This is a What’s in Your Watershed? archive edition, meaning it was originally published back in 2014 and it to this day one of our most popular articles. Photos differ from the original article.
The iridescent blue-black pipevine swallowtail butterfly will only lay her eggs on the California Dutchman’s-pipe vine, and I was delighted when one of them chose the plant in my backyard this March. The caterpillars that hatched a few weeks later were tiny and seemed fragile, but their vibrant black and orange colors accented with spiny protrusions give a clear warning message. As the caterpillars eat the pipevine, they encounter and ingest a toxic chemical that makes them distasteful or poisonous to predators such as birds and even to parasitic wasps that attack them.
Through the intricate slow dance of co-evolution, the pipevine swallowtail has co-opted the alkaloid chemicals that the plant produces to defend itself. Few other pests will chew on the pipevine plant because of its toxic leaves, but the pipevine caterpillars sequester the aristolochic acids in their bodies. The relationship between the plant and the caterpillar is a finely tuned balancing act. In response to the caterpillar’s feeding attack, the concentration of acids in the leaf increases after about 48 hours, making them harder to digest. The caterpillars will then move to a new leaf before entirely consuming the first one.
The baby caterpillars are munching machines, and in just a few days molt by shedding their too-tight skin—actually their external skeleton. This process is repeated four more times over about five weeks, and soon they will crawl away from the host plant to form pupae in secluded places. The adults will likely emerge in several weeks, although it is possible that the pupae might stay dormant until the following February or March. Each butterfly lives for only about a month, feeding on nectar from many types of flowers while seeking mates. The adults are also poisonous, and the female passes some of the chemicals on to the eggs, protecting them from predators as well.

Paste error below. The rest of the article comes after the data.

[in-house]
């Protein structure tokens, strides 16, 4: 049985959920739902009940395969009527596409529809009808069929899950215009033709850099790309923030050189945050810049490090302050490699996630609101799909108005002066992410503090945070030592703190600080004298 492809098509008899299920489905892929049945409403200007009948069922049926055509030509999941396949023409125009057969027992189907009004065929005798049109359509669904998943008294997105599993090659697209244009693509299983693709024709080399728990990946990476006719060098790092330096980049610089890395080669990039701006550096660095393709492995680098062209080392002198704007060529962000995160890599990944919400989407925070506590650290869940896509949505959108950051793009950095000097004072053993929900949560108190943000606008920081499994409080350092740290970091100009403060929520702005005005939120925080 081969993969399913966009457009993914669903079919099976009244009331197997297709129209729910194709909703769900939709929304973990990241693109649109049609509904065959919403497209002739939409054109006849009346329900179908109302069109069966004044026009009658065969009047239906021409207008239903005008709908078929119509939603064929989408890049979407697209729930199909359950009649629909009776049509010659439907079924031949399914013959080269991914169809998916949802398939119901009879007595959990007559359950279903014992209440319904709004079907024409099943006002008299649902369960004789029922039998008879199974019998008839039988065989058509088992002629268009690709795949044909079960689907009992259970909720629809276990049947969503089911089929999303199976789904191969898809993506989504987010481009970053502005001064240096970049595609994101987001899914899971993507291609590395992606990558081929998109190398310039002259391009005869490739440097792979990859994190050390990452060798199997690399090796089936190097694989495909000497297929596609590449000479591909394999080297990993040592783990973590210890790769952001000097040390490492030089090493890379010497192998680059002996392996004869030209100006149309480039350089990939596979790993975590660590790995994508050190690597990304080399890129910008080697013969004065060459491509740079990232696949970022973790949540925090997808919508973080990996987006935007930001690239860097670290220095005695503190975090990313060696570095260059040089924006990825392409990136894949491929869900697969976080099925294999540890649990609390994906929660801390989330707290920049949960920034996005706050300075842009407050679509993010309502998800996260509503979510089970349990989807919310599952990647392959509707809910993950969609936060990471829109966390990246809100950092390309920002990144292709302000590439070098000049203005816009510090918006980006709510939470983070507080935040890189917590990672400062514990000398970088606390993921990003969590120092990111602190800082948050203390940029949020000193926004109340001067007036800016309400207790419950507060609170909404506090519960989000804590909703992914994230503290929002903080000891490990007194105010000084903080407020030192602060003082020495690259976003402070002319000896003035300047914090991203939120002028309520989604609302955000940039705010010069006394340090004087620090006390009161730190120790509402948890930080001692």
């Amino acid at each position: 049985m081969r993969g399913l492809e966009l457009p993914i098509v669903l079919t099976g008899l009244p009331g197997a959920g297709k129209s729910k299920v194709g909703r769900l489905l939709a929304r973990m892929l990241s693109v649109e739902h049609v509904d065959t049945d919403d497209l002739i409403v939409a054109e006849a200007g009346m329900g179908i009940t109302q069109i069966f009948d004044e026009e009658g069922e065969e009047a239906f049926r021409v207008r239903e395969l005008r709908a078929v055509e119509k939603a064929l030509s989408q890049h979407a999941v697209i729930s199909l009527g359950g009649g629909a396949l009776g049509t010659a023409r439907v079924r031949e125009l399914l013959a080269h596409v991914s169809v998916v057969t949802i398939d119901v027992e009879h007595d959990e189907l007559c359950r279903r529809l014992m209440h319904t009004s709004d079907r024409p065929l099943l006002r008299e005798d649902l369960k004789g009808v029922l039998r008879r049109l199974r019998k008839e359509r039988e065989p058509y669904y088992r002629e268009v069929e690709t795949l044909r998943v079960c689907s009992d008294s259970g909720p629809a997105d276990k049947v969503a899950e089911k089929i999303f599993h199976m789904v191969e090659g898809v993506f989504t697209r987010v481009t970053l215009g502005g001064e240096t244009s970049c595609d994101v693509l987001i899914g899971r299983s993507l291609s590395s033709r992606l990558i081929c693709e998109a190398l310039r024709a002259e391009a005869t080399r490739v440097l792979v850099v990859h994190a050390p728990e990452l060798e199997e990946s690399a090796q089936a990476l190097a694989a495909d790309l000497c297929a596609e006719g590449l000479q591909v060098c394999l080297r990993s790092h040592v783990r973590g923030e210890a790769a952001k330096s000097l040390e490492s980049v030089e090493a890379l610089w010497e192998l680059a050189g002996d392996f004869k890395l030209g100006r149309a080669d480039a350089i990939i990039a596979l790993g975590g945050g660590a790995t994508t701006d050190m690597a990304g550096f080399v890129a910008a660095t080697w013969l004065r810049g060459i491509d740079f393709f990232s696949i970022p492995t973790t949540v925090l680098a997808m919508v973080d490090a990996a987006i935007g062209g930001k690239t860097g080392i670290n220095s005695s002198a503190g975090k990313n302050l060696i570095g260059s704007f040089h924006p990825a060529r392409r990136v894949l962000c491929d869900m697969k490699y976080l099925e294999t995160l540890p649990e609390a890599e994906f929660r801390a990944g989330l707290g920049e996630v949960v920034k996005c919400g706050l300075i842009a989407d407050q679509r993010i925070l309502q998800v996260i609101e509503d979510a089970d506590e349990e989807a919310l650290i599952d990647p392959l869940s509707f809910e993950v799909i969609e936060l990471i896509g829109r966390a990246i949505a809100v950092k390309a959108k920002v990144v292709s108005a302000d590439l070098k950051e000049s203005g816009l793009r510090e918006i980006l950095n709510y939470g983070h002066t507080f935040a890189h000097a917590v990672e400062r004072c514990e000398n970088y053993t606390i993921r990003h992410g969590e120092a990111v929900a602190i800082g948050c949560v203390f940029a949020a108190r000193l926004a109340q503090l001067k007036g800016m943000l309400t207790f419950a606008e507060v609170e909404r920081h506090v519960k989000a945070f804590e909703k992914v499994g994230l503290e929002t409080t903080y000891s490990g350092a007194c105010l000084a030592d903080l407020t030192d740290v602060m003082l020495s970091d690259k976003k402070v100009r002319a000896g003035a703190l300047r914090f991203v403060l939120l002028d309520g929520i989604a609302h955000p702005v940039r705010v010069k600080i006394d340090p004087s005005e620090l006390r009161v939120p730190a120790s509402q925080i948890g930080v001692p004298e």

The pipevine swallowtail butterfly also occurs across the eastern and southern portions of the U.S. and into Central America, where the caterpillars feed on closely related plants. In other part of the world, several species of butterflies mimic the warning coloration of the pipevine swallowtail, benefiting from their achievement without the cost of processing toxic chemicals. The California population may be a separate subspecies, and its pipevine plant occurs only in our state.
The California pipevine gets its name from its odd, pale green and purple veined pipe-shaped flowers. It is often planted by butterfly gardeners, but patience and space are needed. A San Francisco State University study of pipevine butterflies in both gardens and natural areas showed that the butterfly usually lays eggs on plants in the sun that are at least five years old, and that reproduction is most successful in patches of pipevine over 185 meters square in size. My yard has vines in both sun and shade, but only the sun covered vines have ever had eggs, although the shaded plant is older and larger. I will likely never find the cryptically colored pupae, and may never know for sure if they successfully emerge as adults. But if I see a pipevine swallowtail butterfly in my yard next month, I will feel I have helped perpetuate this brilliant example of coevolution.